Five Things You Need to Know: Wall Street Woes Reverberate Through Main Street
As the echoes of Wall Street's "drunkenness" trickle down to Main Street, the real impact of a consumer-led slowdown will begin to appear, and the vapidity of the "all is well" chorus from bankers and brokers on The Street will be revealed.
Kevin Depew's Five Things You Need to Know to stay ahead of the pack on Wall Street:
1. Wall Street Woes Reverberate Through Main Street
Someone once said about the Great Depression: "Just when we thought it was over, it was really only beginning." It feels that way these days as well, largely because the headlines for the past year have detailed every nook and cranny of Wall Street, crevices containing bizarre speculative vehicles most of us wish we'd never heard of: subprime mortgages, asset-backed commercial paper, credit default swaps, mortgage-backed securities, enhanced money market funds, and on and on and on.
But that was just the warm-up. Now the fat's in the fire. An article in this morning's Wall Street Journal detailed how states are facing a nearly $40 billion shortfall in the current fiscal year. The math is pretty simple.
Sales-tax collections have been depressed by the deflation of the housing bubble. Faced with higher food and energy costs, consumers have reined in spending. Personal income taxes have been eroded by higher unemployment, corporate income taxes by declining profits.
The economy isn't a Wall Street story, it's a Main Street story. As the effects of Wall Street's "drunkenness" trickle down to Main Street, the real impact of a consumer-led slowdown will become apparent - and the vapidity of the "all is well" chorus from bankers and brokers on The Street will be revealed.
2. Home Sales "Something of a Quandary"
The National Association of Realtors reported sales of previously owned homes dropped 2.6% in June, more than double the expected decline, and are 15.5% lower year-over-year.
NAR President Richard F. Gaylord, a broker with RE/MAX Real Estate Specialists in Long Beach, California, said in a press release that there's something of a quandary in the current market.
"A recent online survey of Realtors shows nearly a quarter of potential home buyers are waiting on the sidelines," Gaylord said. "However, timing the market can be very tricky, which is why home buyers should always have a long-term view to build wealth."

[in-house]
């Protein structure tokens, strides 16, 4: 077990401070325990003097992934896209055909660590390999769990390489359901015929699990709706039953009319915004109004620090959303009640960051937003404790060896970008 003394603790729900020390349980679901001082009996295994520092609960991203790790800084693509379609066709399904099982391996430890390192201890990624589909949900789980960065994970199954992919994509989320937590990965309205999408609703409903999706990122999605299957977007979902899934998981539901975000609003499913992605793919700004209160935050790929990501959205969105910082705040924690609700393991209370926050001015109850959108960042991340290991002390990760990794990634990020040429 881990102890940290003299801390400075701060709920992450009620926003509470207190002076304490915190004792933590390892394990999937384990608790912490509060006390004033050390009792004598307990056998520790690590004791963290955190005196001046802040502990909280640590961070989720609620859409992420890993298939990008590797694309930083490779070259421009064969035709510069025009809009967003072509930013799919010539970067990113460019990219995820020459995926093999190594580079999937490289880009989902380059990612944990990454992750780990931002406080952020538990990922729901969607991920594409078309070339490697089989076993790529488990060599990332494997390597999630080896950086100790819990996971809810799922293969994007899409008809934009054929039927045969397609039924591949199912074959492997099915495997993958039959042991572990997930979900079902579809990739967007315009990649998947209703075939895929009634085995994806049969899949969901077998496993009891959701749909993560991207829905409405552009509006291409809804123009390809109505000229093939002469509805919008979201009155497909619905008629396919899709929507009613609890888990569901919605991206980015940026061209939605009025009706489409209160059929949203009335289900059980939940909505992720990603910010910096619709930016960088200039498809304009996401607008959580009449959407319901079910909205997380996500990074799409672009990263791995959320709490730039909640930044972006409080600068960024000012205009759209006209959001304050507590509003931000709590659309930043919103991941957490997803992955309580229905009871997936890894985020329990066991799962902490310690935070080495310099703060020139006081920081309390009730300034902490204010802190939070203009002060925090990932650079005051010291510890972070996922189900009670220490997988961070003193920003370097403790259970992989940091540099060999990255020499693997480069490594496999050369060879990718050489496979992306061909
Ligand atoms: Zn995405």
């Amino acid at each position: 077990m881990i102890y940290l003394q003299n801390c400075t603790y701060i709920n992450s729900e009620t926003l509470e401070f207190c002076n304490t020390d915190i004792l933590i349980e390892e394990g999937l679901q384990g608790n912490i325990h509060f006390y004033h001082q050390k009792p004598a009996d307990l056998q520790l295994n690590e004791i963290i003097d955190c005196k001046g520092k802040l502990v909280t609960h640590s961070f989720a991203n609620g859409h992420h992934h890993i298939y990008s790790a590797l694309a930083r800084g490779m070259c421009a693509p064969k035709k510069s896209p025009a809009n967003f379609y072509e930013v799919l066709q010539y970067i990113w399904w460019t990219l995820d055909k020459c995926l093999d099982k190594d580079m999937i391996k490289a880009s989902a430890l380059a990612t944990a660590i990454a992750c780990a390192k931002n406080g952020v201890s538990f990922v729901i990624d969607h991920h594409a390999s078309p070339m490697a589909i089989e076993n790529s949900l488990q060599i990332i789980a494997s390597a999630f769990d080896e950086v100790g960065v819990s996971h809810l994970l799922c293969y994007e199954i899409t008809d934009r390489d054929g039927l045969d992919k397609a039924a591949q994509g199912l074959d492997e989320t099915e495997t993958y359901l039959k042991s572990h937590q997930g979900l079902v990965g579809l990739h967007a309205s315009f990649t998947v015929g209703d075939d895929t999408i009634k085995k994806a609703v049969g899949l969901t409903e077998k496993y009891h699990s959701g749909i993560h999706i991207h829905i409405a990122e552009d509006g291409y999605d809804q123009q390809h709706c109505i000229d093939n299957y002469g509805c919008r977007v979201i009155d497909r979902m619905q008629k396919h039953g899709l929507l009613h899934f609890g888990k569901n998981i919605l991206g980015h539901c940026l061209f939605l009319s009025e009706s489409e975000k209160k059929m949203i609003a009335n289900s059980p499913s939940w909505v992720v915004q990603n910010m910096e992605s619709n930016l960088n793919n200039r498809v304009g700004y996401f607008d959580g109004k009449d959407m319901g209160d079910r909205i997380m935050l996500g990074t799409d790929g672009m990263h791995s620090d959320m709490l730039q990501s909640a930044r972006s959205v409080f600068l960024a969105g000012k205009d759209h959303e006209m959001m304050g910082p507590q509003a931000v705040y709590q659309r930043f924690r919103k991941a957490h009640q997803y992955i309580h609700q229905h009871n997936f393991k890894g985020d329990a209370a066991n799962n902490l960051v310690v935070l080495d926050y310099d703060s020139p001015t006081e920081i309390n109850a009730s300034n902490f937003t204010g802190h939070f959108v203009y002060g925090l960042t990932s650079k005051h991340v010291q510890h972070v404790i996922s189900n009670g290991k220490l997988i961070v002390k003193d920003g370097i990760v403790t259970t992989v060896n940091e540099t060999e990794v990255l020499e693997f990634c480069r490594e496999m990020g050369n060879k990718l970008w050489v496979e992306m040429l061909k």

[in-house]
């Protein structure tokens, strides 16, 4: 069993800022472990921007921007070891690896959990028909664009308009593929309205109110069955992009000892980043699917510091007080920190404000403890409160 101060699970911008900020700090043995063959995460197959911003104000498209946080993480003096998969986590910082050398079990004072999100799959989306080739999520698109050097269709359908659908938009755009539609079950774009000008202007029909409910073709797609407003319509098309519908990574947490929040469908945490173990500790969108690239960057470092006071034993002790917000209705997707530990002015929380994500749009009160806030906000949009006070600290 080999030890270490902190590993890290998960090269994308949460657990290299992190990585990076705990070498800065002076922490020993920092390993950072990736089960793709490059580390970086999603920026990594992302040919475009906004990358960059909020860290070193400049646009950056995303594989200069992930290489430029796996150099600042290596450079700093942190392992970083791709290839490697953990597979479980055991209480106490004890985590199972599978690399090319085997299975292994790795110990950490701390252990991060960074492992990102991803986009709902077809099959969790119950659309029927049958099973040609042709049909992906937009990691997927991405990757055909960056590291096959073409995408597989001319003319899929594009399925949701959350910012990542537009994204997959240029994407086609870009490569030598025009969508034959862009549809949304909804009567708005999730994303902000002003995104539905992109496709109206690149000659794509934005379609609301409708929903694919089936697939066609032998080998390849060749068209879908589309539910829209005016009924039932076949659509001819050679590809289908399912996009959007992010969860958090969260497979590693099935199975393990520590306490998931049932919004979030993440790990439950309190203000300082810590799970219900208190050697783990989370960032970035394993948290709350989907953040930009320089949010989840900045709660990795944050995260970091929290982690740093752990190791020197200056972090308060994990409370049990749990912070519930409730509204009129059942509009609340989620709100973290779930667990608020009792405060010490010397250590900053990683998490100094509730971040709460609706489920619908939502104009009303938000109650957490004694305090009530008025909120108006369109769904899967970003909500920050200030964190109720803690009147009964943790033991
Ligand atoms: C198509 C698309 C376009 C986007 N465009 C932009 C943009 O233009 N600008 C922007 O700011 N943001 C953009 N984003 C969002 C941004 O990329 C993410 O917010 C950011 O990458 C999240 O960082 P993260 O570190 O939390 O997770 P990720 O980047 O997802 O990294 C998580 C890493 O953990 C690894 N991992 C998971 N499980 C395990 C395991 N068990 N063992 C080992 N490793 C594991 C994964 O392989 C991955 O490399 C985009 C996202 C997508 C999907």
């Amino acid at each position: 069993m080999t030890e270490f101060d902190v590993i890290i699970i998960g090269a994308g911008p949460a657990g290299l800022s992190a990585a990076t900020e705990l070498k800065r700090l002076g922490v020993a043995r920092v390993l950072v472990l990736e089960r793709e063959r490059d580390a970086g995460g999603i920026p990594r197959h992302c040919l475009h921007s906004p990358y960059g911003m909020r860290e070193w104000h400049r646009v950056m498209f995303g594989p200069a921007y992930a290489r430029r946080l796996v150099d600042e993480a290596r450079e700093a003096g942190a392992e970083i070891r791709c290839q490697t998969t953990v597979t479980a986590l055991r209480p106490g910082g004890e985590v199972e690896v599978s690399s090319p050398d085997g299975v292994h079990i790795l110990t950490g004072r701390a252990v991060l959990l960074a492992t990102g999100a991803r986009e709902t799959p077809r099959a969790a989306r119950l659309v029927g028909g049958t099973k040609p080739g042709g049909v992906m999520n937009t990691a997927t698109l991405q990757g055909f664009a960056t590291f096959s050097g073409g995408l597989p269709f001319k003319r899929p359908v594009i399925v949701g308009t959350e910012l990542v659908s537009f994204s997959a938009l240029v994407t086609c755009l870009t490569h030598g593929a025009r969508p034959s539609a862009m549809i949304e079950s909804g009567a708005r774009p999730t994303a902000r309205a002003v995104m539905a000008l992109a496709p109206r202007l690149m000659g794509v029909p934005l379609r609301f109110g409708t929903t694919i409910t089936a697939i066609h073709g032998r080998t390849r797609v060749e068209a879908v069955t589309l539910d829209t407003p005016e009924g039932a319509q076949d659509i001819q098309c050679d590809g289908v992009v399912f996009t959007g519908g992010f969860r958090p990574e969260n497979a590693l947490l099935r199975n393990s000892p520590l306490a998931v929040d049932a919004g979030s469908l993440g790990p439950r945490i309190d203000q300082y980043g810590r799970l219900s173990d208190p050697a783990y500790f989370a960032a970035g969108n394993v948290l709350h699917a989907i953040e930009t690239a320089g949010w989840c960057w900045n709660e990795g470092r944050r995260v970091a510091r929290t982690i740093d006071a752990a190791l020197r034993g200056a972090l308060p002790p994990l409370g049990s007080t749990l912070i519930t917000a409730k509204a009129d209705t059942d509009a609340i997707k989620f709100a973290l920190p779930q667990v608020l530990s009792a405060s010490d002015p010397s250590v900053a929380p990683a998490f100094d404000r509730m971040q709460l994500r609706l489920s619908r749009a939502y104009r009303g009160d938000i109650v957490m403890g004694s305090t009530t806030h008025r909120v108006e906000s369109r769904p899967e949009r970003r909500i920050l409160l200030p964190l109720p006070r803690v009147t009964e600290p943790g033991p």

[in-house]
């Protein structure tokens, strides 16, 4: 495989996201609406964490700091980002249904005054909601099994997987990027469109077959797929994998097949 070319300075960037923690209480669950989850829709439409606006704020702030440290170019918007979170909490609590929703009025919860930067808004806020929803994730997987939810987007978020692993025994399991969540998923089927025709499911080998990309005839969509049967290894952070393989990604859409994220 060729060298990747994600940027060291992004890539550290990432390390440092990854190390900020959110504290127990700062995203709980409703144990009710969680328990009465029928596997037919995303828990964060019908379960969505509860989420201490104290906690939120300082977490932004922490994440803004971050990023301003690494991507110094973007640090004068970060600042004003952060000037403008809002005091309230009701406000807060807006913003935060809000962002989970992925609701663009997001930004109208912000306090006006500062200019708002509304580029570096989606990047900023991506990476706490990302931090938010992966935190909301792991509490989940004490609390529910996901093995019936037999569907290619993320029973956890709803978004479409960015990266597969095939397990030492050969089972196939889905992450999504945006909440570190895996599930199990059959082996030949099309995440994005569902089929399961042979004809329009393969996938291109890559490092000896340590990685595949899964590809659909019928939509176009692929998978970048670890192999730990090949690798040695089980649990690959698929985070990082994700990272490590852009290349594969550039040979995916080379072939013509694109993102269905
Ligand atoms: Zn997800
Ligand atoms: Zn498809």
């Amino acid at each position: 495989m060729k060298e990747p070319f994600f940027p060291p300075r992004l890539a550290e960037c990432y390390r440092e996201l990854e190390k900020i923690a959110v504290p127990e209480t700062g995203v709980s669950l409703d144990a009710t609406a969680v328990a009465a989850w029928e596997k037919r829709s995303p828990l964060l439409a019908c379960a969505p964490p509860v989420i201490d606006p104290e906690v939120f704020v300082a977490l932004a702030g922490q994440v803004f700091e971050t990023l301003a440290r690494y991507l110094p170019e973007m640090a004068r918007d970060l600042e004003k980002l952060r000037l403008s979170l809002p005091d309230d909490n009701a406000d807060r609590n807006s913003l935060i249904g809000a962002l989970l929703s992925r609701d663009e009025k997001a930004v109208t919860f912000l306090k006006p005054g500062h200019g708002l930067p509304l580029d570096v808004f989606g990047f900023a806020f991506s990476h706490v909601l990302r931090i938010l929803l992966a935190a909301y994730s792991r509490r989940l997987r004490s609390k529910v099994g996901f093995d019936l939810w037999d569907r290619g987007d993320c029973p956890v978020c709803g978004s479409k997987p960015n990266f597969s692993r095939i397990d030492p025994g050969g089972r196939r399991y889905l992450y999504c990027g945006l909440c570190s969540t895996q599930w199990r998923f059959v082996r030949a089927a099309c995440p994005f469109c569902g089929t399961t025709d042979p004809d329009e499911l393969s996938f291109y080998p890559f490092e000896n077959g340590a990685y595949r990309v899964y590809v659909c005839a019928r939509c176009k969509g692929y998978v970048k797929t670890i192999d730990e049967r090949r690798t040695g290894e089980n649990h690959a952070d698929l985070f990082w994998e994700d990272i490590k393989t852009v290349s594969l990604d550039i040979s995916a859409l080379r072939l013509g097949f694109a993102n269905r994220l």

3. The "Longer-Term View"
Yes, as NAR President Richard Gaylord wisely advises, home buyers should take a "long-term view" to building wealth. As opposed to the apparently shorter-term views written by (then-NAR chief economist) David Lereah:
February, 2005: Why the Real Estate Boom Will Not Bust - And How You Can Profit From It
April, 2007: All Real Estate Is Local: What You Need to Know to Profit in Real Estate - in a Buyer's and a Seller's Market
Other forthcoming titles in this series:
2009: "Why the Phrase "Real Estate Boom" is Often Misunderstood to Mean Higher Prices and How You Can Pray for Them."
2010: "Why the Real Estate Boom Will Soon Bounce Back and How to Eventually Profit From It."
2011: "Why Did I Have to Write "The Real Estate Boom Will Not Bust Through the End of the Decade" and How Did I Not Realize How Long A Decade Really Is?"
2012: "Oh, Dear God, Please, Please Let the Real Estate Boom Bounce Back... and How You Can Profit From It."
2013: "Please, Please, Just Let the Real Estate Boom Come Back This One Time for This One House and How You Can Break Even From It."
2014: "Why I Am Willing to Accept a Small Loss of 35% On the Real Estate Boom and No Longer Care About How to Profit From It."
2015: "Can I Maybe Borrow a Couple Dollars Off You Until the Real Estate Bust is Over?"
4. Washington Mutual Not Accepting IndyMac Checks, Fueling More Panic
The LA Times is reporting that waits and lines have improved at many IndyMac branches as customers rush to close their accounts at the failed bank, but new problems are arising for people attempting to deposit those IndyMac checks at other institutions.
According to the Times, Sheryl MacPhee said a Washington Mutual (WM) manager told her that, under a new corporate policy, the bank was not accepting IndyMac checks. Officials at the Office of Thrift Supervision, WaMu's chief regulator, are investigating complaints about the checks, agency spokesman William Ruberry told the newspaper.
Wells Fargo (WFC)is also placing holds on many IndyMac checks as a precaution, the company said.
5. Socionomics of "Plot Thinning"
As the rush to disassociate from the bull market's symbols of aggressive consumption continues, the backlash against the consumer culture is showing up with increasing frequency in a wide variety of spaces. Take, for instance, today's New York Times piece on summer novel,: And the Plot Thinned.
The headline summary says it all: Novels informed by the values and brands of fashion are starting to pump that well dry. Cultural critics are beginning to take up the mantle of anti-consumerism, rushing to deride the very plotlines and consumerist storytelling they formerly embraced.
Clare Ferraro, the president of Viking, told the Times that such books provide "a kind of balm for hard times, in the same way that glamorous movies did during the Depression." But as the writer of the piece quickly added, "On some level, though, it is terrible to imagine what these books say about ourselves, as escapist as they are meant to be."
Indeed. Hence, the increasing backlash.
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